(I know the real line is ‘What miserable drones and traitors have I nurtured and promoted in my household who let their lord be treated with such shameful contempt by a low-born clerk?’ but this is catchier!)


And with funny ones;

‘No one ever paid the Swiss with principles!’

I find it impressive that, as the viewer, we mostly see Henry as the selfish, short-tempered and unreasonable type, and yet we still end up feeling so much sympathy for him.  For all his ill-treatment it is painfully clear that Henry loves Thomas like a brother and that what he wants more than anything is for Thomas to love him back.

The whole film is dedicated to the relationship between these men who go from best friends to arch enemies without ever truly hating each other.  This leads us nicely on to the other great pro of this film; Richard Burton.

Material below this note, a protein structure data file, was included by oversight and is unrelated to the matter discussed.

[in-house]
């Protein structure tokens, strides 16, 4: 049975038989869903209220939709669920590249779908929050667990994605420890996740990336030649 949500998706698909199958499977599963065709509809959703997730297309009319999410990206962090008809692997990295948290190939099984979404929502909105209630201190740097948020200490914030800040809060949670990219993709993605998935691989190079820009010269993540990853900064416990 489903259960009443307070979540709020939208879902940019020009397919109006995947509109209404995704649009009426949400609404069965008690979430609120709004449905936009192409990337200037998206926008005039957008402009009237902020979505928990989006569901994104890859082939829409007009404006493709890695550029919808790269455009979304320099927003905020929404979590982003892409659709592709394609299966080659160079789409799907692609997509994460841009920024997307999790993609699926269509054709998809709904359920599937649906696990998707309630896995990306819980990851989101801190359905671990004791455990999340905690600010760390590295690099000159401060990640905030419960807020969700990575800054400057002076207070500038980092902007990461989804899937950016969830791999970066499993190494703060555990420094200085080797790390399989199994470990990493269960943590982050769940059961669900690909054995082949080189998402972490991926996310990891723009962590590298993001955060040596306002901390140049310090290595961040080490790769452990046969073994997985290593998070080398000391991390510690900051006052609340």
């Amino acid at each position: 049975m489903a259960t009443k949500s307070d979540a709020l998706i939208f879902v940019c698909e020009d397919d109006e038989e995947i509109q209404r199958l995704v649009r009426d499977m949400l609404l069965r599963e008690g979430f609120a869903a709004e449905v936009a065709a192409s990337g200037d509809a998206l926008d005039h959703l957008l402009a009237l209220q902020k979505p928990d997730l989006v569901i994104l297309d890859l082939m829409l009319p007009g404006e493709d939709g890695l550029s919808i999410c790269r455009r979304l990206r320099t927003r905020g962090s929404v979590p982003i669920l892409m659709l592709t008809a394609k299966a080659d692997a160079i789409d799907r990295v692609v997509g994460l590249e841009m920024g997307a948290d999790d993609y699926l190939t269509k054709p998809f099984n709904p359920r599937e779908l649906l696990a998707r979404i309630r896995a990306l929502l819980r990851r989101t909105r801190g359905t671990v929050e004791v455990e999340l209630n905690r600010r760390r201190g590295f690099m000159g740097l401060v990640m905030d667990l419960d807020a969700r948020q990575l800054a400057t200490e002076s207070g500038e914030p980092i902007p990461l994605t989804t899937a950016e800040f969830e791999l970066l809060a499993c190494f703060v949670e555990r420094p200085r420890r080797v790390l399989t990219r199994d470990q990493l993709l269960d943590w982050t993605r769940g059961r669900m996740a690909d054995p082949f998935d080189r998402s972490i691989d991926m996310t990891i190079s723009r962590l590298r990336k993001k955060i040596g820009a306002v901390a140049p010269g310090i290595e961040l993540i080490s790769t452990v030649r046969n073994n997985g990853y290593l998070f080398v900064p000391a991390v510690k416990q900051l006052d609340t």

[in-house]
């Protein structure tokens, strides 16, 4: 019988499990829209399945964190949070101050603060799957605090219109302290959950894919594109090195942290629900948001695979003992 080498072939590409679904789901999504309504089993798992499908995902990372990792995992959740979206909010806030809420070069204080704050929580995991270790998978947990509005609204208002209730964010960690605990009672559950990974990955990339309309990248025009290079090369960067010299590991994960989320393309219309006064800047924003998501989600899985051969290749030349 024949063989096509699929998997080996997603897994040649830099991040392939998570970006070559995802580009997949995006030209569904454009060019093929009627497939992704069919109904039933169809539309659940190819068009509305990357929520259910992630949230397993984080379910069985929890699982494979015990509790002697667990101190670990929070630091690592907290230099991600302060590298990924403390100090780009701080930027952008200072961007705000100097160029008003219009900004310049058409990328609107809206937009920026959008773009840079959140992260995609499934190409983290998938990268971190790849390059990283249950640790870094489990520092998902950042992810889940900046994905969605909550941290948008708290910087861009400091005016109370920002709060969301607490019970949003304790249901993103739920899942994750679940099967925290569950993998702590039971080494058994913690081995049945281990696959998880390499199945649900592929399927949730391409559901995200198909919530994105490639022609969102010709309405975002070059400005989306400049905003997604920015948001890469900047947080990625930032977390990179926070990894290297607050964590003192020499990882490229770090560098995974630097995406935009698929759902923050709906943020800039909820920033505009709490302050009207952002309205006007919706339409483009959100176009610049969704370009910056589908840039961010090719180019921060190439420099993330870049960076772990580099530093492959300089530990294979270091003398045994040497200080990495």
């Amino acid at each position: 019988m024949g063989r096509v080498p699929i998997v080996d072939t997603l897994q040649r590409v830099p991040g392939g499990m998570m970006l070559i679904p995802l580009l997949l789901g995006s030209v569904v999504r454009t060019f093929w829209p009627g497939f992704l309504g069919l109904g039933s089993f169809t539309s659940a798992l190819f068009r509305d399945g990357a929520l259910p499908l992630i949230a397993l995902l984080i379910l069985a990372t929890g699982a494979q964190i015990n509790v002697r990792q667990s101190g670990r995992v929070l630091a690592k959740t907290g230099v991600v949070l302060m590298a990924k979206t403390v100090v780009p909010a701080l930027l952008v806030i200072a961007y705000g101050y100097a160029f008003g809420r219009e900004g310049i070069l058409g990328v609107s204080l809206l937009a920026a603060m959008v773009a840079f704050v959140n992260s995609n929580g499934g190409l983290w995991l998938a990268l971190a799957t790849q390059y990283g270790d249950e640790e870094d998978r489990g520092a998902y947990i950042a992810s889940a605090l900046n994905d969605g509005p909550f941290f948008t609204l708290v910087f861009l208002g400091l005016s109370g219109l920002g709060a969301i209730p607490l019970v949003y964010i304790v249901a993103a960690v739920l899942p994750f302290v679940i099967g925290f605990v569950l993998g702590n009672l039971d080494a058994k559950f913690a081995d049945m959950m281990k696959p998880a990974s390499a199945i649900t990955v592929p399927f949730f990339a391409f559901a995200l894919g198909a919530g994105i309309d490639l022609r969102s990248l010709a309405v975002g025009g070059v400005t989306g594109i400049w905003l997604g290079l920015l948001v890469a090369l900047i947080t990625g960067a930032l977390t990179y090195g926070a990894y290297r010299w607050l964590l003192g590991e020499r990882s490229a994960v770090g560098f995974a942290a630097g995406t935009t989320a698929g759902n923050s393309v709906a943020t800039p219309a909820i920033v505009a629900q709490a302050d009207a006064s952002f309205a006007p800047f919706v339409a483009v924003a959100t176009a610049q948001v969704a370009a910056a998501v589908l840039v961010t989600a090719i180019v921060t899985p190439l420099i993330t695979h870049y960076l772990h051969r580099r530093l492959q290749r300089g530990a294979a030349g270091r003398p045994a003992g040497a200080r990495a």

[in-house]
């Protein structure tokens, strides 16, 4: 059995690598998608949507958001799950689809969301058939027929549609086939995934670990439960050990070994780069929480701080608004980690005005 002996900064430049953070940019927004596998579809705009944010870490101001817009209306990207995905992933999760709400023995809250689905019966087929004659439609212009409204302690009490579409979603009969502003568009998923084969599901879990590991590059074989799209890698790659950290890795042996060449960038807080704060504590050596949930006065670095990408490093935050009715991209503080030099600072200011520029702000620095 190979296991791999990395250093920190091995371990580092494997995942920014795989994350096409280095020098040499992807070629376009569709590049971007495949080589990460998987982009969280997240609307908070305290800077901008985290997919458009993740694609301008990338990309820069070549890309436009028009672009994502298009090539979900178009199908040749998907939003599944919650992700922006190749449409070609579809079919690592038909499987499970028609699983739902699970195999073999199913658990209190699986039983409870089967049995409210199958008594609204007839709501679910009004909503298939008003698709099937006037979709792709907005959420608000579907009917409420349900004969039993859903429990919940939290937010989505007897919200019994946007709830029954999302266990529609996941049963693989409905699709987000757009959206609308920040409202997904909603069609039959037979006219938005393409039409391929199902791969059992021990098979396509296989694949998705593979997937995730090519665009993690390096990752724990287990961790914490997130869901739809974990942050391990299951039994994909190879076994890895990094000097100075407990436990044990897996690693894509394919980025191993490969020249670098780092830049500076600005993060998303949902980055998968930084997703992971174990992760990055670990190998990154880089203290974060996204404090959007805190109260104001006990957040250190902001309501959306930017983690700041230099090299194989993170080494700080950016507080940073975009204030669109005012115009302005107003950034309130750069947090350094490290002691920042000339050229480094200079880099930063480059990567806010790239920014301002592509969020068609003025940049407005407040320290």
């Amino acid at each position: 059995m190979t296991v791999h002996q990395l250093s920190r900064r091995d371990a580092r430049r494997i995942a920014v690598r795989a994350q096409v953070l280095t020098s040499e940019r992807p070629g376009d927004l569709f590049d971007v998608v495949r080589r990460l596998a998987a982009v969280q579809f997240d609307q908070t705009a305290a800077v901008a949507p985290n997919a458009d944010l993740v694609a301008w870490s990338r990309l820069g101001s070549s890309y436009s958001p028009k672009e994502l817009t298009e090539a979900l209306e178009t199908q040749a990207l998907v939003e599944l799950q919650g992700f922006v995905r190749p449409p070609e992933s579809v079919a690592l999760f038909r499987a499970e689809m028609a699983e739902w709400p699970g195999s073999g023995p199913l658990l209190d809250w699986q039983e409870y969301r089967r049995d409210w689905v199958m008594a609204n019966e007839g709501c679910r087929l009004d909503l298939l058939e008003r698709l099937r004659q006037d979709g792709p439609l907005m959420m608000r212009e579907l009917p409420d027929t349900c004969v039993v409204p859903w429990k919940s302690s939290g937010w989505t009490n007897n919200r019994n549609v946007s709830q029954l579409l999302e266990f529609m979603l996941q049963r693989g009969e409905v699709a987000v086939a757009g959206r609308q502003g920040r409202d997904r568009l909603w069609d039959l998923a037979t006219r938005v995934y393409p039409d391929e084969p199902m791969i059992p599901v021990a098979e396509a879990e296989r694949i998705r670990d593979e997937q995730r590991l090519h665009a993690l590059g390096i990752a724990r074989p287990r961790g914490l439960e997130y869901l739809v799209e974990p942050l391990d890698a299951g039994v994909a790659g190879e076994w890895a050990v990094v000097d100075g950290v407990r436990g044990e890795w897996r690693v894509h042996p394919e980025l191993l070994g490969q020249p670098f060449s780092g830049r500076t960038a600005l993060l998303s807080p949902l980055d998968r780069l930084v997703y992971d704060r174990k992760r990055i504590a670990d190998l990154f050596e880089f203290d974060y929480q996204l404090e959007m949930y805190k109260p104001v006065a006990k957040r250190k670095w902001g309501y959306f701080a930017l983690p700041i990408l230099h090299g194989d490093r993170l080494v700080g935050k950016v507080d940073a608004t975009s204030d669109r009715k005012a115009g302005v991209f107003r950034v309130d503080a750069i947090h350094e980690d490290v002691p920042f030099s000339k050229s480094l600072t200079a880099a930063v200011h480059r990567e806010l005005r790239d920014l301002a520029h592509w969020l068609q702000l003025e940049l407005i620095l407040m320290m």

He too has great dramatic/tragic lines;

‘So long as Becket must improvise his honour day to day, he will serve you faithfully.’

Most of what he talks about is quite profound though he is not without humour early on – the back and forth with Henry about the newly-invented forks is excellent.

Despite knowing full well that the real Thomas Becket was far from being quite as saint-like (I know, irony) as Burton portrays him here, I found myself very much engaged by his performance.  Even though I knew better I sympathised and admired the character he played.  He shows Becket’s predicament very well and plays the calm and determined priest to O’Toole’s passionate and blustering King Henry magnificently.  The performance is less…obvious, but no less powerful for being subtle.

Overall I found this a thoroughly enjoyable film.  The dialogue, which is pretty much all the film is there for, is spot on throughout, the distinctive voices of Burton and O’Toole helping to make the whole thing a real showcasing of acting talent.  If you’ve a couple of hours to spare and don’t need a car chase or a duel to keep your attention, give this film a try, you’ll be impressed!  (And don’t miss The Lion in Winter to see Peter O’Toole nailing this role a second time)